May 8, 2011
GUTIERREZ ARCHIVEA'S PAGE A'SVIDEO
Our A's Insider takes a look at Oakland's 5-2 win over the Royals in Kansas City to take the first three on this road trip.
A heads-up Penny - Shortstop Cliff Pennington put a fast end to the sixth inning with a quick-thinking play and nearly saved a run in the process. On Mitch Maier's two-out single to right field, with runners at first and second, Pennington alertly cut off David DeJesus' throw and dived at an over-running Wilson Betemit at second base. He tagged him out to end the inning, a split-second after Eric Hosmer slid across home plate for the Royals' second run of the day. Pennington's tag ended the threat, the inning and was thisclose to costing Kansas City a run. The Royals had cut the A's lead to 3-2 on the play.Coco steps up - It is obvious that Coco Crisp's quad muscle is still hindering him, as evidenced by his dragging his leg. But if the A's dynamic lead off-hitting, center field-playing sparkplug has lost a step, it was one that many others in the game do not possess. He came up huge with a running basket catch of Chris Getz's fly ball in right-center in the seventh inning. Then, flipped to the right side by a left-handed reliever in the eighth, Crisp greeted Tim Collins with a two-out single up the middle on the first pitch he saw to score Mark Ellis and give the A's an insurance run.Suzuki smiles - Yes, it was Mother's Day, not Father's Day, but Kurt Suzuki continued his power surge since the birth of his daughter on April 26. His ninth-inning solo home run with two out and on a full count was his fourth long ball of the season, his third since Malia Suzuki arrived. He also has seven RBI in that span.CoJack just fine, thank you - Two days after a scary-looking collision at first base to end the A's series-opening victory, Conor Jackson was back in the lineup and producing. Jackson had three hits in his first three at-bats and drove in the A's first run with a single to right in the first inning.Pitchers own worst enemies? - The A's defense cost their pitchers in April but the pitchers themselves have made things tough on themselves of late. As pointed out by A's radio announcer Vince Cotroneo, all five of the A's errors in May have been committed by (drum roll, please) pitchers.
-- Paul Gutierrez
ANAHEIM -- Los Angeles Angels star Mike Trout has a torn ligament in his left thumb and will have surgery Wednesday that is expected to sideline him between six to eight weeks.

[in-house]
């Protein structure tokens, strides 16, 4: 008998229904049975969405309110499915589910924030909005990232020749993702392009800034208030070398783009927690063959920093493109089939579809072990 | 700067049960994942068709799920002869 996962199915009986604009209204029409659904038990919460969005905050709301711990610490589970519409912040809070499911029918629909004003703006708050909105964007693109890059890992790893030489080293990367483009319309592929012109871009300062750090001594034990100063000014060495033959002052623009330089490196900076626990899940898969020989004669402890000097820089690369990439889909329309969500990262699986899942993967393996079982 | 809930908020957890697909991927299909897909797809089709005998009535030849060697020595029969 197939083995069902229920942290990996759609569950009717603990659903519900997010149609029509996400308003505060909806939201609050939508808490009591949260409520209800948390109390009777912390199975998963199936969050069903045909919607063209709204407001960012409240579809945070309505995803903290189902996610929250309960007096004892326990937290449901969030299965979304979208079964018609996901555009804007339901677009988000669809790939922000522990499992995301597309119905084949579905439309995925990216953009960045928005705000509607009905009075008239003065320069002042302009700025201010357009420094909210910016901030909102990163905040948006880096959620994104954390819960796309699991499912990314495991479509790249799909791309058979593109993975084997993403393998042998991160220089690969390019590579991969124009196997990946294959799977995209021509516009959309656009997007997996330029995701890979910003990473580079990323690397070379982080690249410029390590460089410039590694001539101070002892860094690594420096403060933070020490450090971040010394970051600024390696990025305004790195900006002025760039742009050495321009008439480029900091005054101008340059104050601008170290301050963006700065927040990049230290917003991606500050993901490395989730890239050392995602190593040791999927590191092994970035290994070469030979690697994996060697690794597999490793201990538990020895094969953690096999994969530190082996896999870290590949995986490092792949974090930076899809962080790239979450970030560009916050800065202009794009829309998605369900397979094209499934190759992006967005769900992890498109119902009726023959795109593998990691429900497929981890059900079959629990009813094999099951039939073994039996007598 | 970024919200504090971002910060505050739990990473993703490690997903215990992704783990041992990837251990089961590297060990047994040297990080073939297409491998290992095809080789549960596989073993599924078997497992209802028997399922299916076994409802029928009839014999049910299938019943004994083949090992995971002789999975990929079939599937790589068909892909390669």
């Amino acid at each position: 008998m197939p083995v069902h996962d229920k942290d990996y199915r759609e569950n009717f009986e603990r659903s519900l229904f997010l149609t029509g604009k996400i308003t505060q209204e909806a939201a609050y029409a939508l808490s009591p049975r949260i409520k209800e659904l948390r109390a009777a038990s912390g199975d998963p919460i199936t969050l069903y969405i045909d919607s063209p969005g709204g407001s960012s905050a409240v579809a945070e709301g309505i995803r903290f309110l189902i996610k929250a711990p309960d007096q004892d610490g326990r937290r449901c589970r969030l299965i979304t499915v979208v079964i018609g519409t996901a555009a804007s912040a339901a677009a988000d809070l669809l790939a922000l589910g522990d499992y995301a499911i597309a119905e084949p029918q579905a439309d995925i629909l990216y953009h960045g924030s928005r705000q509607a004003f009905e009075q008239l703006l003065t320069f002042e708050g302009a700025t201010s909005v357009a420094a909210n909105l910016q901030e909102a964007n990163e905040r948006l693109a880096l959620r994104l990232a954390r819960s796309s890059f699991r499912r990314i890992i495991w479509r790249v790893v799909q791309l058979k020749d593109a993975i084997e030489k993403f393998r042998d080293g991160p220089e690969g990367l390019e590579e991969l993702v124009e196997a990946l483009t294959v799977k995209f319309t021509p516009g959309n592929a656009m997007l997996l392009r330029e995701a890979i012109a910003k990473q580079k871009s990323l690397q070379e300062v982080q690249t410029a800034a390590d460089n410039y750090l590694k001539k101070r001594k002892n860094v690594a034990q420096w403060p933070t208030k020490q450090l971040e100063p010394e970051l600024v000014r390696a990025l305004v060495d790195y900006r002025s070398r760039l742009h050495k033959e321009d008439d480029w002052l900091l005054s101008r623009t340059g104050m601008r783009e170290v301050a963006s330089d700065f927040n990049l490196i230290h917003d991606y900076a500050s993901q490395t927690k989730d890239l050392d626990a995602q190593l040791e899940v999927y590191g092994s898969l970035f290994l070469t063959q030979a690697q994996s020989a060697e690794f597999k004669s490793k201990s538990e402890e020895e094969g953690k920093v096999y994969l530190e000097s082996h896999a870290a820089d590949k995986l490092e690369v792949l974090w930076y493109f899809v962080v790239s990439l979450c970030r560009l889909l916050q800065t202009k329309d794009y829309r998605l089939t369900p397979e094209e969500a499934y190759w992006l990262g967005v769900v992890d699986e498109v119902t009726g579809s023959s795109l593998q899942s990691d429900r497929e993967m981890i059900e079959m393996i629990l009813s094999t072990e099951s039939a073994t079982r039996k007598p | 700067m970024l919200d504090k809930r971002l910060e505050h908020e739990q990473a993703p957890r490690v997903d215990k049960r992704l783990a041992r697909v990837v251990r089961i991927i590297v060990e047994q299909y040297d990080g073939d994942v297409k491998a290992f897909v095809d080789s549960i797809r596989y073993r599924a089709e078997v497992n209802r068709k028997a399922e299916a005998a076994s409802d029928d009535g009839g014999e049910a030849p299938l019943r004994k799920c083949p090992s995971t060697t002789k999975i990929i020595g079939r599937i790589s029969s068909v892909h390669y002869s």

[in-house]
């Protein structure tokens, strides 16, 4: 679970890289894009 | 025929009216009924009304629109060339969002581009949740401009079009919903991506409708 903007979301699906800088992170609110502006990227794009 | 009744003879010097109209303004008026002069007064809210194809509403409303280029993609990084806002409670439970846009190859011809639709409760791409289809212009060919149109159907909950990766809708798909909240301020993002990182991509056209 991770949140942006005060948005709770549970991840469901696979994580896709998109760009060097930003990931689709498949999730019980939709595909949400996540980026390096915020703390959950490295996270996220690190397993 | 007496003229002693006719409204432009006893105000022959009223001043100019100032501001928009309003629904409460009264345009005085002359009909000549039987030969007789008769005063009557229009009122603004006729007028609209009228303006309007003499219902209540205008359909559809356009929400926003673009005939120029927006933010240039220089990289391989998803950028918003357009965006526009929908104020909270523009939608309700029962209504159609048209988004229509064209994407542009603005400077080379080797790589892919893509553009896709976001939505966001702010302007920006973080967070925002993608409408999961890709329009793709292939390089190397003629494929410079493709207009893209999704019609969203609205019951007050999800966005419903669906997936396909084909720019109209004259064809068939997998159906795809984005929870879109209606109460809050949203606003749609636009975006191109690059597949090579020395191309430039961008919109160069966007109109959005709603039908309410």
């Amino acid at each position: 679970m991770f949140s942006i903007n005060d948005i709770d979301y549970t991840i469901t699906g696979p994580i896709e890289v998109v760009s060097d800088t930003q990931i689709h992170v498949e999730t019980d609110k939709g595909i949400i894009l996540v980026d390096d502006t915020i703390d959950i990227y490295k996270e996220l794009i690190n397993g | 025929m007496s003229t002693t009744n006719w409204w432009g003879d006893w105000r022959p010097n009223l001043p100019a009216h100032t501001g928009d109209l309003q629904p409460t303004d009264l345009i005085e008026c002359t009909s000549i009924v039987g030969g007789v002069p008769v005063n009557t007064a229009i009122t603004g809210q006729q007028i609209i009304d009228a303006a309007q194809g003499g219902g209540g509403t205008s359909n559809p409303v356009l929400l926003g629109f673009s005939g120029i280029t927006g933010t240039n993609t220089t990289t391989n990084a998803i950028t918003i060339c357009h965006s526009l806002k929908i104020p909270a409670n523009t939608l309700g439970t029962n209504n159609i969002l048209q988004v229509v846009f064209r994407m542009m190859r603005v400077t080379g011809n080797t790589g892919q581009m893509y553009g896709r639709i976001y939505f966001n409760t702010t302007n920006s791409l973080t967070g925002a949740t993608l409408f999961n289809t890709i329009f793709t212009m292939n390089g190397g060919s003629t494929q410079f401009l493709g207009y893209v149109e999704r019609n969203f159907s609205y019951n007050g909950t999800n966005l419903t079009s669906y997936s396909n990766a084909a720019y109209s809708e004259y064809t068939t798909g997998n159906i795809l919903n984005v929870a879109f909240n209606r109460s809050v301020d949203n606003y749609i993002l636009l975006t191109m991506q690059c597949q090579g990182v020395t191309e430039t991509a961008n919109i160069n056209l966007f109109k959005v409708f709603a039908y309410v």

The Angels put the reigning AL MVP on the disabled list Monday for the first time in his career. The outfielder hurt himself a day earlier making a headfirst slide to steal second base in Miami.
At 25, Trout already is a two-time AL MVP. He is hitting .337 and has 16 home runs, second most in the majors.
Angels general manager Billy Eppler said an MRI revealed the tear. Team doctor Steve Shin arrived in Anaheim later Monday night, met with Trout and it was determined surgery was his best option.
"It was news no player wants to hear," Eppler said. "He's been put in a tough spot and it's something he's still digesting."
The Angels lost shortstop Andrelton Simmons to a similar thumb injury last season. He had surgery and was out slightly over five weeks.
Los Angeles was 26-28 going Monday night's game at home against Atlanta, and the lineup recently missed ailing slugger Albert Pujols.
Trout made his major league debut by playing 40 games for the Angels in 2011. Since then, he's been a five-time All-Star and has finished in the top two in the AL MVP all five seasons.
A year after hitting .315 with a .441 on-base percentage, 29 home runs, 100 RBIs and 30 steals, Trout was off to a dynamic start. He was leading the league in on-base percentage (.461) and slugging percentage (.742) when he was hurt.
"It's really hard to quantify (his loss)," Eppler said. "We're going to feel that impact and it's going to require multiple people stepping up in his absence. The team will fight as it always does. But he's in the heart of the order and a leader in the dugout. Those are tough to absorb."
Before the right hooks and haymakers, there was the helmet toss.
A very bad helmet toss.
As he made his way to the mound after getting hit by a pitch on Monday afternoon, Nationals right fielder Bryce Harper attempted to throw his helmet at Giants reliever Hunter Strickland. He missed by a wide margin.
Observers took notice, including Dodgers third baseman Justin Turner.
"What was worse, Harper's helmet throw or 50 Cents first pitch? Heads up in the
#McCoveyCove," Turner tweeted shortly after the brawl between the Giants and Nationals.
Turner is referring to a ceremonial first pitch thrown by rapper 50 Cent prior to a Mets game in 2014.
Harper mentioned the helmet when addressing the situation after the game.
"I was trying to go after him, with the helmet or with myself, just doing what I needed to do keep it going, I guess," Harper told reporters.